I have been in the service industry most of by life before I got into servicing heating and air conditioning I worked on electrical and electronic equipment as well as doing my own auto repairs. In that time I have seen many myths and bogus information about how things work and common problems that are not. Once you understand how something works it is hard to reach anything but a correct diagnosis but wonders will never cease.
My all time favorite is the red-neck
tale that if you take an automotive battery (boat batteries too, especially
since they will be out of service for 6 months or more) and set them on
the ground then mysteriously the electrons will find their way through
the plastic case and disappear into the ground. The only problem with this
theory is the last time I checked plastic was an insulator and electricity
needed a path to follow. I have noticed that this theory is confined to
what I call the "Budweiser University of Auto Mechanics". My theory is
that the way this came about is "Joe six-pack" removed the dead battery
from the family car or pick up truck and the next day when he found it
on the ground it was dead. Think about it if that battery was any good
it would still be in the vehicle. That is why you see batteries stored
on wood in these situations. I have also heard the theory that the ground
will "cool" the battery. The only problem with this argument is what happens
in the winter time when it is -10 out.
So here starts my soon to be long list of stuff I find in the hvac trade.
Certain contractors play on the customer's ignorance and will sell a new thermostat as the first step to solving any problem and if the unit or any piece of the equipment is replaced so is the thermostat. I have been told by other contractors and in trade school that "the customer is so stupid that you must replace the thermostat or they will not know that they got a new unit". This is why most mechanics and contractors get such a bad reputation. Myself I usually replace one or two thermostats a year and that would be because they are damaged.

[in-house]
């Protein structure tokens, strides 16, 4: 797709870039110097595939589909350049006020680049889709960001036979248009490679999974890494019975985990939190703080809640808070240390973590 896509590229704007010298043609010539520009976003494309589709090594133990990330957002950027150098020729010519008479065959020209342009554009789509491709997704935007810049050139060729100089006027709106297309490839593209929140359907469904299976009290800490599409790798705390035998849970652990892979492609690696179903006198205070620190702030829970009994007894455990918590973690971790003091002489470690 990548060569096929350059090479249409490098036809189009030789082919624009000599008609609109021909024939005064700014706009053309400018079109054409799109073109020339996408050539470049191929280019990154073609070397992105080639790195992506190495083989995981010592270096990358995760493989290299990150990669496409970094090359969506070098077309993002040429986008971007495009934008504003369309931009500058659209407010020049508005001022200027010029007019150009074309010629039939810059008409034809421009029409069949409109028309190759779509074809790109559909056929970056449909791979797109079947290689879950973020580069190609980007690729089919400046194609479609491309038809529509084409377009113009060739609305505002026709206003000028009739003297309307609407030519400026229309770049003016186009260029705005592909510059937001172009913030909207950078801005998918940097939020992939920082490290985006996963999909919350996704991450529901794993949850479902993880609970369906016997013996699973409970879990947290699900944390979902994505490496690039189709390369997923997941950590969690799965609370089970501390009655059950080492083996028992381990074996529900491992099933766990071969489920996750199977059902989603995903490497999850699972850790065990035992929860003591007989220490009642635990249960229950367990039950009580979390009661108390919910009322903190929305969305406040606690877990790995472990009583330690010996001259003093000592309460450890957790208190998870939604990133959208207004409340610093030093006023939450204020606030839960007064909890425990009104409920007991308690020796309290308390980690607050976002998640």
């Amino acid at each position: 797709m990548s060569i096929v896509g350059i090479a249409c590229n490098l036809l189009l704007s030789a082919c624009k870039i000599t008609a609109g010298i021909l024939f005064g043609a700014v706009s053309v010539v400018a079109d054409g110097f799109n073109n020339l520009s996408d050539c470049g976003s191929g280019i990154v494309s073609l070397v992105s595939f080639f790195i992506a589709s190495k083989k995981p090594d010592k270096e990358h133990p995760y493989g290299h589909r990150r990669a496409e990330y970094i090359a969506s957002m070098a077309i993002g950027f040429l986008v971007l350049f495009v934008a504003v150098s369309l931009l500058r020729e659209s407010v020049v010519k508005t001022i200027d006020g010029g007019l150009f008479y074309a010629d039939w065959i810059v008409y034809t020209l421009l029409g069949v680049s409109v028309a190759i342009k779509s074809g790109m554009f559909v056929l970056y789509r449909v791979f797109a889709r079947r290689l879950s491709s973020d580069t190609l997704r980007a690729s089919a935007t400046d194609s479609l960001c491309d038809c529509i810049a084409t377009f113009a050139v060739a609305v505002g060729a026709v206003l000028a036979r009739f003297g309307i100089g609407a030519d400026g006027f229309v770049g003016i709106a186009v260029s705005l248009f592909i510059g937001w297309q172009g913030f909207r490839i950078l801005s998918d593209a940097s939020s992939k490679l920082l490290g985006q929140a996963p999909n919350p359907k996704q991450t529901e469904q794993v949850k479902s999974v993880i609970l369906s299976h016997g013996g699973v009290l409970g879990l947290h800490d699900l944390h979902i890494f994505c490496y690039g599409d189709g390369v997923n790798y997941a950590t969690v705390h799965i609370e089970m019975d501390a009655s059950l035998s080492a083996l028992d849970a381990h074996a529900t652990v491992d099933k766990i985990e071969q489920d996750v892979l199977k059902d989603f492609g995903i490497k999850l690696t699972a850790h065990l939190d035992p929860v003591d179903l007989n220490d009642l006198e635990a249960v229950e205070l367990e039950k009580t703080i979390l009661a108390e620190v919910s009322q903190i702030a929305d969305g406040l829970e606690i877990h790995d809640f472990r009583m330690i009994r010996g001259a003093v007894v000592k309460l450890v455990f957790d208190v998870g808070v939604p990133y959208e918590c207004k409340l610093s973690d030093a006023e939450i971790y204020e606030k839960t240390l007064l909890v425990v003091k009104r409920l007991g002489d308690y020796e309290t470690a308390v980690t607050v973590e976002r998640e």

However those fine pleated paper filters that cost from $3 to $15 each catch everything and can clog up every month to the point where you have to change them constantly. The ones that claim to last 3 months I don't believe because there isn't enough media in a 1 inch filter to catch all the crap that passes through it in 1 month. I would suggest that if you want a filter that you can leave for 6 months at a time or even a year and catches everything look into the Trion Air Bear or the General Space Guard. This filter is 5 inches thick and can last a long time. I have installed several here in Maryland.
As for your equipment working harder. Except for a heat pump running in the heating mode where restricting the air flow will raise the head pressure on the unit causing it to actually "work harder" there is more to this. On a gas or oil furnace if you slightly restrict the air flow you will not cause it to burn more gas in fact on most gas furnaces the blower is slowed down to its lowest speed in heat mode, go figure. I am not saying restrict (that is another story) the air flow but it won't kill it to have a little bit of dirt on the filter. For air conditioning you need to have enough air flow to keep the coil from freezing and maintain efficiency but if you didn't if would actually make the compressor work easier (hard to believe). For electric heat it really doesn't care how fast the air flows it is still 100% costly. As for the indoor blower fan unless you totally stop the air flow the the motor can't get any ventilation it will actually work easier not harder if the air is restricted (see definitions below). The fan on your outdoor equipment is just the opposite. Also see the new LIST OF PHRASES. Truth be know that the most efficient units load up the compressor by employing larger coils.
Along those lines in addition to the myth
of the refrigerant going bad there are sales pitches that you must replace
your air conditioner or heat pump on a regular basis. If you are living
in a well to do neighborhood expect a contractor to condemn your unit even
if it is only 5 years old, the contractor will also have a quote ready
too (I have seen it happen when the unit just needed a defrost
thermostat). In not so well areas the units seem to last longer like 25
to 30 years but tend to need more service including freon. Do we see a
pattern here. Also see the new LIST
My latest pet Peeve is the belief that
the company who installed the system must be the best one to repair it
or that the last person to work on it should be the next in line. The truth
is that if the original contractor was lousy then , they are lousy now.
If they were great then, they are great now.
More to be added later
Good luck Scott Meenen n3sjh
This text written by: Scott Meenen * G & S Mechanical
Written By: Scott Meenen N3SJH of:
G&S MECHANICAL SERVICES.
Specializing in Mechanical, Controls and Electrical Modifications Of
Heating, Air-conditioning, Refrigeration, Cold storage,
Ice Production and Food preservation.
Anything having to do with Heat and Energy.
Serving Maryland, DC, and Northern VA.
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